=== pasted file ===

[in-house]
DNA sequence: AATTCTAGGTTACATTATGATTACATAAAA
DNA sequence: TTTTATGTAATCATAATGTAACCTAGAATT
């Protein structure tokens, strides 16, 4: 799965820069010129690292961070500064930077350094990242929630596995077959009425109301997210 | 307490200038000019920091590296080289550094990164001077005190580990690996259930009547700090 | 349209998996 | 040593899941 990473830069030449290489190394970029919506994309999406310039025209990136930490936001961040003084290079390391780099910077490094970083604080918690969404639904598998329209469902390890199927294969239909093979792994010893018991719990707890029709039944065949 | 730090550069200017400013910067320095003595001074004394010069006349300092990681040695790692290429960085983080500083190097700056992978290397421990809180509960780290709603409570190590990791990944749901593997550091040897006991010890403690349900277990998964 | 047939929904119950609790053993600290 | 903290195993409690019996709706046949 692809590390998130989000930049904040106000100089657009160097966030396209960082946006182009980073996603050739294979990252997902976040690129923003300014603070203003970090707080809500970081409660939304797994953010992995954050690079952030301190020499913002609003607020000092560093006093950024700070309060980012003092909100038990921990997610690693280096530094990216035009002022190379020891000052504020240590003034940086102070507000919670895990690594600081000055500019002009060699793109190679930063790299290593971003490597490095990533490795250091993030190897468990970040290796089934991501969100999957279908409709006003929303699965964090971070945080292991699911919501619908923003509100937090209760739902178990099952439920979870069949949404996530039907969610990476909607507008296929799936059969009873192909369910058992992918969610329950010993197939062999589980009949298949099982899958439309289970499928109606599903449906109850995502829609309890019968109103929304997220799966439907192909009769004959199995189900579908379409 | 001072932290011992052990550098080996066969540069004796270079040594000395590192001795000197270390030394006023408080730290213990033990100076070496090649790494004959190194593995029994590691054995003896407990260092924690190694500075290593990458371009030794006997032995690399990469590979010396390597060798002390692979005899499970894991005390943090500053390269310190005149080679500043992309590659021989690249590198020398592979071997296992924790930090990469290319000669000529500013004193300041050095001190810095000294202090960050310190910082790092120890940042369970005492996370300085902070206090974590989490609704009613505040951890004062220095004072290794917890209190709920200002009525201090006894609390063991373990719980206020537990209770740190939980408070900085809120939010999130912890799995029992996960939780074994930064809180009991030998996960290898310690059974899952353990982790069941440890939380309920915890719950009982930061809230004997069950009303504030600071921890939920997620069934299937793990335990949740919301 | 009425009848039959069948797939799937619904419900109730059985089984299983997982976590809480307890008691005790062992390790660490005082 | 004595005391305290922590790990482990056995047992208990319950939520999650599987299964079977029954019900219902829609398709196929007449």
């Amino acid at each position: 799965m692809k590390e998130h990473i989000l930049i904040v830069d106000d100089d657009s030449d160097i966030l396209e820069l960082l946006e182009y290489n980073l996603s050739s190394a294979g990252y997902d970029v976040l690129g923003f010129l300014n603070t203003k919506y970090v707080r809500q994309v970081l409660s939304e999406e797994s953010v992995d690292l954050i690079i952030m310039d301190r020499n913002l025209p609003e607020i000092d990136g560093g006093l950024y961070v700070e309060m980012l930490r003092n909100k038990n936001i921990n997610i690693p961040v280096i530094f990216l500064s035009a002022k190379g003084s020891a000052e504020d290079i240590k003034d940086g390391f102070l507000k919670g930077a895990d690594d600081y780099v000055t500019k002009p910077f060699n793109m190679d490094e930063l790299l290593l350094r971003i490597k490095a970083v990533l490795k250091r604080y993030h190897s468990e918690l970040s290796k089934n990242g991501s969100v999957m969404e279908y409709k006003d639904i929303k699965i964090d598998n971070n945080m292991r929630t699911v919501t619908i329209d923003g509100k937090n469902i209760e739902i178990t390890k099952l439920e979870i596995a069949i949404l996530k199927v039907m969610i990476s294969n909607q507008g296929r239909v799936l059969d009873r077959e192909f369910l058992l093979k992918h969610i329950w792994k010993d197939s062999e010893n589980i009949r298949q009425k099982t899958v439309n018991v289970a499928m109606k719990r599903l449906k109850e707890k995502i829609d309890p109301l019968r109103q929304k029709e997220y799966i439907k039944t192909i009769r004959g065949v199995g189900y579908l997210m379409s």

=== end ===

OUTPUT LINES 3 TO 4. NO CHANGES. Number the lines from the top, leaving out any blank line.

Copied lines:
DNA sequence: TTTTATGTAATCATAATGTAACCTAGAATT
């Protein structure tokens, strides 16, 4: 799965820069010129690292961070500064930077350094990242929630596995077959009425109301997210 | 307490200038000019920091590296080289550094990164001077005190580990690996259930009547700090 | 349209998996 | 040593899941 990473830069030449290489190394970029919506994309999406310039025209990136930490936001961040003084290079390391780099910077490094970083604080918690969404639904598998329209469902390890199927294969239909093979792994010893018991719990707890029709039944065949 | 730090550069200017400013910067320095003595001074004394010069006349300092990681040695790692290429960085983080500083190097700056992978290397421990809180509960780290709603409570190590990791990944749901593997550091040897006991010890403690349900277990998964 | 047939929904119950609790053993600290 | 903290195993409690019996709706046949 692809590390998130989000930049904040106000100089657009160097966030396209960082946006182009980073996603050739294979990252997902976040690129923003300014603070203003970090707080809500970081409660939304797994953010992995954050690079952030301190020499913002609003607020000092560093006093950024700070309060980012003092909100038990921990997610690693280096530094990216035009002022190379020891000052504020240590003034940086102070507000919670895990690594600081000055500019002009060699793109190679930063790299290593971003490597490095990533490795250091993030190897468990970040290796089934991501969100999957279908409709006003929303699965964090971070945080292991699911919501619908923003509100937090209760739902178990099952439920979870069949949404996530039907969610990476909607507008296929799936059969009873192909369910058992992918969610329950010993197939062999589980009949298949099982899958439309289970499928109606599903449906109850995502829609309890019968109103929304997220799966439907192909009769004959199995189900579908379409 | 001072932290011992052990550098080996066969540069004796270079040594000395590192001795000197270390030394006023408080730290213990033990100076070496090649790494004959190194593995029994590691054995003896407990260092924690190694500075290593990458371009030794006997032995690399990469590979010396390597060798002390692979005899499970894991005390943090500053390269310190005149080679500043992309590659021989690249590198020398592979071997296992924790930090990469290319000669000529500013004193300041050095001190810095000294202090960050310190910082790092120890940042369970005492996370300085902070206090974590989490609704009613505040951890004062220095004072290794917890209190709920200002009525201090006894609390063991373990719980206020537990209770740190939980408070900085809120939010999130912890799995029992996960939780074994930064809180009991030998996960290898310690059974899952353990982790069941440890939380309920915890719950009982930061809230004997069950009303504030600071921890939920997620069934299937793990335990949740919301 | 009425009848039959069948797939799937619904419900109730059985089984299983997982976590809480307890008691005790062992390790660490005082 | 004595005391305290922590790990482990056995047992208990319950939520999650599987299964079977029954019900219902829609398709196929007449």